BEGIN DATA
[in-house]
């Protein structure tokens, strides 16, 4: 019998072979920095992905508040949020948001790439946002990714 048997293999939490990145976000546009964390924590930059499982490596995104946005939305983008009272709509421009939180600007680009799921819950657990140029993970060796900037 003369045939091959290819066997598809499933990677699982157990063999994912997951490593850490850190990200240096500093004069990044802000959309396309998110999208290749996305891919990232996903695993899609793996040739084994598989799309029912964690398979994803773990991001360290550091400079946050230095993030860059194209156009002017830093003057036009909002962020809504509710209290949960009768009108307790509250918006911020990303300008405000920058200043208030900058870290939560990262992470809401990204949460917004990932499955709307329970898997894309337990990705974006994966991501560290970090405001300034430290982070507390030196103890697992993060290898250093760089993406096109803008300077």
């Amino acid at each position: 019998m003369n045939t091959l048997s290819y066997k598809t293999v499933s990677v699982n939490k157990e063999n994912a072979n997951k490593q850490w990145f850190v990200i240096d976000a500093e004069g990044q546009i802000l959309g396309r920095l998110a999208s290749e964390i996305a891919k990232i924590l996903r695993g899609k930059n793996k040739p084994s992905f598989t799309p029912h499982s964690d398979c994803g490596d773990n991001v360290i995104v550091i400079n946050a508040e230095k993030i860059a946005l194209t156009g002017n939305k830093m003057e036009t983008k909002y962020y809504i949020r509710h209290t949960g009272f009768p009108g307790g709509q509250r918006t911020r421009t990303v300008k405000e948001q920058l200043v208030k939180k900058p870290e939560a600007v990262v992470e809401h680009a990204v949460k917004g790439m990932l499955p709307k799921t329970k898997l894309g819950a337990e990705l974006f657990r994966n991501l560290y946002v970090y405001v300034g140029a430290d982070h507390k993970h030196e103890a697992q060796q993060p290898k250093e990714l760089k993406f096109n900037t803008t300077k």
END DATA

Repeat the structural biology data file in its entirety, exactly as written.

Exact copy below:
[in-house]
């Protein structure tokens, strides 16, 4: 019998072979920095992905508040949020948001790439946002990714 048997293999939490990145976000546009964390924590930059499982490596995104946005939305983008009272709509421009939180600007680009799921819950657990140029993970060796900037 003369045939091959290819066997598809499933990677699982157990063999994912997951490593850490850190990200240096500093004069990044802000959309396309998110999208290749996305891919990232996903695993899609793996040739084994598989799309029912964690398979994803773990991001360290550091400079946050230095993030860059194209156009002017830093003057036009909002962020809504509710209290949960009768009108307790509250918006911020990303300008405000920058200043208030900058870290939560990262992470809401990204949460917004990932499955709307329970898997894309337990990705974006994966991501560290970090405001300034430290982070507390030196103890697992993060290898250093760089993406096109803008300077």
């Amino acid at each position: 019998m003369n045939t091959l048997s290819y066997k598809t293999v499933s990677v699982n939490k157990e063999n994912a072979n997951k490593q850490w990145f850190v990200i240096d976000a500093e004069g990044q546009i802000l959309g396309r920095l998110a999208s290749e964390i996305a891919k990232i924590l996903r695993g899609k930059n793996k040739p084994s992905f598989t799309p029912h499982s964690d398979c994803g490596d773990n991001v360290i995104v550091i400079n946050a508040e230095k993030i860059a946005l194209t156009g002017n939305k830093m003057e036009t983008k909002y962020y809504i949020r509710h209290t949960g009272f009768p009108g307790g709509q509250r918006t911020r421009t990303v300008k405000e948001q920058l200043v208030k939180k900058p870290e939560a600007v990262v992470e809401h680009a990204v949460k917004g790439m990932l499955p709307k799921t329970k898997l894309g819950a337990e990705l974006f657990r994966n991501l560290y946002v970090y405001v300034g140029a430290d982070h507390k993970h030196e103890a697992q060796q993060p290898k250093e990714l760089k993406f096109n900037t803008t300077k």